2020 Oak Orchard Swamp Christmas Bird Count

This Mallard is pictured at the Iroquois National Wildlife Refuge. Photo by Celeste Morien
This Mallard is pictured at the Iroquois National Wildlife Refuge. Photo by Celeste Morien

It’s time again for the Oak Orchard Swamp Christmas Bird Count! The count began in December 1968. The National Audubon Society has been sponsoring Christmas Bird Counts for 120 years and the Friends of Iroquois NWR, Inc. provide support for this local count. Count compiler and Medina resident Celeste Morien would like the public to be alert for counters with spotting scopes and binoculars who will be out and about December 28th on local roads, searching for birds in fields and at bird feeders. Filling bird feeders now and keeping them stocked ahead of the count helps fulfill the count objective of counting all wild birds seen and heard within the circle!

Our Oak Orchard Swamp count is centered at the Iroquois National Wildlife Refuge on the Orleans and Genesee County line at Route 63. Count volunteers follow specified routes through a designated 15-mile diameter circle, which includes more than the refuge and state wildlife areas, counting every bird they see or hear all day. It’s not just a species tally—all birds are counted all day, giving an indication of the total number of birds in the circle that day.

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According to the Audubon website, “Prior to the turn of the 20th century, hunters engaged in a holiday tradition known as the Christmas “Side Hunt.” They would choose sides and go afield with their guns—whoever brought in the biggest pile of feathered (and furred) quarry won.

Conservation was in its beginning stages in that era, and many observers and scientists were becoming concerned about declining bird populations. Beginning on Christmas Day 1900, ornithologist Frank M. Chapman, an early officer in the then-nascent Audubon Society, proposed a new holiday tradition—a “Christmas Bird Census” that would count birds during the holidays rather than hunt them.

So began the Christmas Bird Count. Thanks to the inspiration of Chapman and the enthusiasm of 27 dedicated birders, 25 Christmas Bird Counts were held that day. The locations ranged from Toronto, Ontario to Pacific Grove, California with most counts in or near the population centers of northeastern North America.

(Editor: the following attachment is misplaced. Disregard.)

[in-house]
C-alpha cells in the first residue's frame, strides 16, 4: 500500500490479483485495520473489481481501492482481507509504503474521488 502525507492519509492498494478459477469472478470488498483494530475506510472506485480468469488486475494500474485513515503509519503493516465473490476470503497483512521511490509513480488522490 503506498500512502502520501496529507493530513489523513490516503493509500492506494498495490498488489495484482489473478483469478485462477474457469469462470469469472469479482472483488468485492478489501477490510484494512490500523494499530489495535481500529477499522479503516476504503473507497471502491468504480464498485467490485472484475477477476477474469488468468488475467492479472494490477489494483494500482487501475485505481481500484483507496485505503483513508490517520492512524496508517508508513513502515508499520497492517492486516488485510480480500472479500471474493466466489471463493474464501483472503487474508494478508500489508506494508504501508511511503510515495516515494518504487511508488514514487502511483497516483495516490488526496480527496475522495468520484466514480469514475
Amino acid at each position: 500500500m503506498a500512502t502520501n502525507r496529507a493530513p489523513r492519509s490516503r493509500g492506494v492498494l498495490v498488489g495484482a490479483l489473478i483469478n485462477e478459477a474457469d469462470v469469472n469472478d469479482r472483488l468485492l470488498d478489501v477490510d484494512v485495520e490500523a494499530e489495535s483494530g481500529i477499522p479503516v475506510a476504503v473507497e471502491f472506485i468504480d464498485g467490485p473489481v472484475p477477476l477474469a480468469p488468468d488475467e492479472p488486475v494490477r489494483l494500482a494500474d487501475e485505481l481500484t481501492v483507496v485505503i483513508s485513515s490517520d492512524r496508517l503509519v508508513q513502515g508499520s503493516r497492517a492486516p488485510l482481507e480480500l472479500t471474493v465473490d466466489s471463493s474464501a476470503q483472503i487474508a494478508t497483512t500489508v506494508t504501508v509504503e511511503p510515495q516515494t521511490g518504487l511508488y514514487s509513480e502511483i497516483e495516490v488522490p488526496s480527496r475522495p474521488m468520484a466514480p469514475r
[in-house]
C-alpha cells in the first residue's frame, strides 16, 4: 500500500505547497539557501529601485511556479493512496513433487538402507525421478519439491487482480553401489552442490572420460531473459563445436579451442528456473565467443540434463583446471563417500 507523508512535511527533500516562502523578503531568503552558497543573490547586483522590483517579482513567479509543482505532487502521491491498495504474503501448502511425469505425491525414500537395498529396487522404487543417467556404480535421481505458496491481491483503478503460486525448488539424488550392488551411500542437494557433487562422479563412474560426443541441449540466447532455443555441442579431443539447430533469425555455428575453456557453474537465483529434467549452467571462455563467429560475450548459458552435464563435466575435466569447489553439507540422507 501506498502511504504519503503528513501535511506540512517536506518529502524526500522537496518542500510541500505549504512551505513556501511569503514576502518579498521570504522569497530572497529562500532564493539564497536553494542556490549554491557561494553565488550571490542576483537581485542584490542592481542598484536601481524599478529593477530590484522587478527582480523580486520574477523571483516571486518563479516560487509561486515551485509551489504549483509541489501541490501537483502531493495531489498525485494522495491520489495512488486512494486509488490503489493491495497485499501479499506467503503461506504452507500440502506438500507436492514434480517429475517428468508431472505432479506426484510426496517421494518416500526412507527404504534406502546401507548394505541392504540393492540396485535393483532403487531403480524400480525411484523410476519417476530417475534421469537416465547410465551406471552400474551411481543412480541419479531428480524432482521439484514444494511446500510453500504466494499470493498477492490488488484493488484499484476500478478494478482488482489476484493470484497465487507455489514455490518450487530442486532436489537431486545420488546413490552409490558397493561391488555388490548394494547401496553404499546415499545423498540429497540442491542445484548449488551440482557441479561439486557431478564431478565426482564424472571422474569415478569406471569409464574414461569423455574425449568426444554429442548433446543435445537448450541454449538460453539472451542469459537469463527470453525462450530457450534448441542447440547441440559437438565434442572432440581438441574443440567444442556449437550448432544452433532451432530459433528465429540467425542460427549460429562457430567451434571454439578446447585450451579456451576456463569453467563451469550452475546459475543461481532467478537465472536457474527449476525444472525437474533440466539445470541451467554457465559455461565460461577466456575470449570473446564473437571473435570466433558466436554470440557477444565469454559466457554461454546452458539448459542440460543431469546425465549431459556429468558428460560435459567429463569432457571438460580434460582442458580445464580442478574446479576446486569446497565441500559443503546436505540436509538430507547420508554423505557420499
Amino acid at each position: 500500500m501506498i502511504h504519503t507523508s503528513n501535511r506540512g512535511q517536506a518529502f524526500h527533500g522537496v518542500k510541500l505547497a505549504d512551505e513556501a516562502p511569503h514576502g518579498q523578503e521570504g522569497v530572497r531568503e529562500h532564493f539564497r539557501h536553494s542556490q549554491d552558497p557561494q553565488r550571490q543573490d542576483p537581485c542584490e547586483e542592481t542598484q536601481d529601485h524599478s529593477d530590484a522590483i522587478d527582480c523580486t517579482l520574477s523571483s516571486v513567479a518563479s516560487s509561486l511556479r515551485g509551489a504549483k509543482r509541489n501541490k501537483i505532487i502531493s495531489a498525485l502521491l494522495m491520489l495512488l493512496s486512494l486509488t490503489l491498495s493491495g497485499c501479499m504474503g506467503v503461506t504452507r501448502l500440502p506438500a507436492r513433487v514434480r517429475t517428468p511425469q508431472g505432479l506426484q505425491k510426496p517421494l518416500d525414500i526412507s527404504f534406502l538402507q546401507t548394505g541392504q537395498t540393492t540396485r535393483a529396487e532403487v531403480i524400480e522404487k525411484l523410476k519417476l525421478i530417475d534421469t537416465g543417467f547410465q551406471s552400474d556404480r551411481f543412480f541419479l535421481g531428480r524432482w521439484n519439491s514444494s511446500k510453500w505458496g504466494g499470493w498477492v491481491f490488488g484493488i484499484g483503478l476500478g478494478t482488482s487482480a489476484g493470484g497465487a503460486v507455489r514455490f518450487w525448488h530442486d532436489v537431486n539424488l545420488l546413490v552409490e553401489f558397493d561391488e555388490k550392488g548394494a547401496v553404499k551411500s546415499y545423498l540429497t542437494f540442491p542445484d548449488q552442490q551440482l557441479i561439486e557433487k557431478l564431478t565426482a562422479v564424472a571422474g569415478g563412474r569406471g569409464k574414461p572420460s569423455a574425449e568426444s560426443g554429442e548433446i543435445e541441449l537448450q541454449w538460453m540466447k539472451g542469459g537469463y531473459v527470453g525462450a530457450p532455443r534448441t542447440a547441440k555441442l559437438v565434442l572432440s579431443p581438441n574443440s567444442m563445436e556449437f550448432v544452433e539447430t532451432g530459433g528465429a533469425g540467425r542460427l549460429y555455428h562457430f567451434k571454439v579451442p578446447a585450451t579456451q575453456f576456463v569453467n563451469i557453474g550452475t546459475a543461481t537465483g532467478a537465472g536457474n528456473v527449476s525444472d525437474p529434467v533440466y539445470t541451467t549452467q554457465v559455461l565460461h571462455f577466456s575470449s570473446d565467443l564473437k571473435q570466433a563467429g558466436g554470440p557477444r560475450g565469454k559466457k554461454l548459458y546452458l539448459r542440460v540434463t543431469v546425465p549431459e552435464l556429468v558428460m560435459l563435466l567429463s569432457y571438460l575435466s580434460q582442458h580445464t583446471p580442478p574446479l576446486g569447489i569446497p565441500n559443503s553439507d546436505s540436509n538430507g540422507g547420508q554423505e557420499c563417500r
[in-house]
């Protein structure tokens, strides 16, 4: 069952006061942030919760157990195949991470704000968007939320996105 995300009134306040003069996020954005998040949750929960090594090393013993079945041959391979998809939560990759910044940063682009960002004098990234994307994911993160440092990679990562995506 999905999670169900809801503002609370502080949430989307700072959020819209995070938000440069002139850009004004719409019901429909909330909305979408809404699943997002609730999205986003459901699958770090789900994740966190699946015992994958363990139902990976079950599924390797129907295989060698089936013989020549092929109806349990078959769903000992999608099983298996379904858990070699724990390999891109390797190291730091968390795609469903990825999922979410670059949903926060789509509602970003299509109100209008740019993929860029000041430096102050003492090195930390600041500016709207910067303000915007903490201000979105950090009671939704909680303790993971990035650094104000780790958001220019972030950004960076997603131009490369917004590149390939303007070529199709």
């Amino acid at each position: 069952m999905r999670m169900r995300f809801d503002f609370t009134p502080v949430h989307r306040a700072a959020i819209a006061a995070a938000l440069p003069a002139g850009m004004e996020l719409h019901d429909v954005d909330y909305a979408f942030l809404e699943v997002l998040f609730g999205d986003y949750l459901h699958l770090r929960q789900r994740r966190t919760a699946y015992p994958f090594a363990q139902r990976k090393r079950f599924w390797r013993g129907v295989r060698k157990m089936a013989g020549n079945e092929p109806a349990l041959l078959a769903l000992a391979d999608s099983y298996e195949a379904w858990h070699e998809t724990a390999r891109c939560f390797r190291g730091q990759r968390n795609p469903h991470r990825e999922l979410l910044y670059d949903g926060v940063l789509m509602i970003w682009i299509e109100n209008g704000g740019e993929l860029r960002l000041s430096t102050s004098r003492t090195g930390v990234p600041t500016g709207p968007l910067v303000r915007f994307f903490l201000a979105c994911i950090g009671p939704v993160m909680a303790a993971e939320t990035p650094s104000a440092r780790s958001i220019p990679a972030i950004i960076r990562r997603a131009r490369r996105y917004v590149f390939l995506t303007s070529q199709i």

Brown Creeper - Photo by Celeste Morien
Brown Creeper – Photo by Celeste Morien

Nowadays, from December 14 through January 5 each year, tens of thousands of volunteers throughout the Americas brave snow, wind, or rain, and take part in the effort. Audubon and other organizations use data collected in this long-running wildlife census to assess the health of bird populations, and to help guide conservation action.

The data collected by observers over the past century allow Audubon researchers, conservation biologists, wildlife agencies and other interested individuals to study the long-term health and status of bird populations across North America. When combined with other surveys such as the Breeding Bird Survey, the “CBC” provides a picture of how the continent’s bird populations have changed in time and space over the past hundred years.

The long term perspective is vital for conservationists. It informs strategies to protect birds and their habitat, and helps identify environmental issues with implications for people as well.

Evening Grosbeak - Photo by Celeste Morien
Evening Grosbeak – Photo by Celeste Morien

If your home is within the circle and you are at home on count day, you can report the birds that visit your feeder. Anyone can participate, but arrangements must be made with the compiler. To do so, please contact celeste.morien@gmail.com.

Please consider donating to the Christmas Count here since the Audubon Society no longer collects fees from each participant. https://www.audubon.org/GiveCBC

For past results of any Christmas Bird Count, the National Audubon Society website is an excellent resource. https://www.audubon.org/conservation/science/christmas-bird-count

13,000 birds were counted at last year’s event

There were 21 volunteers at last year’s event and they counted 62 species and 13,248 individual birds, including 20 Bald Eagles and 493 Herring Gulls. Read more about it here.

A list of species at last year’s count includes:

  • Canada Goose, 4,447; European Starling, 4,105; House Sparrow, 690; Rock Pigeon (Feral Pigeon), 499; Herring Gull, 493; Mallard, 327;
  • Ring-billed Gull, 307; Black-capped Chickadee; 287; American Crow, 270; Mourning Dove, 173; Red-winged Blackbird, 151; American Tree Sparrow, 142;
  • Dark-eyed Junco, 140; Brown-headed Cowbird, 139; American Goldfinch, 127; Northern Cardinal, 109; Blue Jay, 102; Cedar Waxwing, 85; Downy Woodpecker, 83;
  • White-Breasted Nuthatch, 73; House Finch, 62; Eastern Bluebird, 48; Wild Turkey, 48; Red-tailed Hawk, 47; Red-bellied Woodpecker, 46; American Black Duck, 31;
  • Hairy Woodpecker, 30; Northern Flicker, 29; American Robin, 22; White-throated Sparrow, 21; Bald Eagle, 20; Tufted Titmouse, 17; Horned Lark, 10; Song Sparrow, 9;
  • Brown Creeper, 9; Pileated Woodpecker, 8; Golden-crowned Kinglet, 5; Eastern Screech Owl, 5; Cooper’s Hawk, 5; Northern Harrier, 4; Red-breasted Nuthatch, 3; American Kestral, 3; Sharp-shinned Hawk, 3; Great Blue Heron, 3; Ring-necked Pheasant, 3;
  • Carolina Wren, 2; Common Raven, 2; Merlin, 2; Great Horned Owl, 2; Common Merganser, 2;
  • Yellow-Romped Warbler, 1; Hermit Thrush, 1; Ruby-crowned Kinglet, 1; Northern Shrike, 1; and Barred Owl, 1.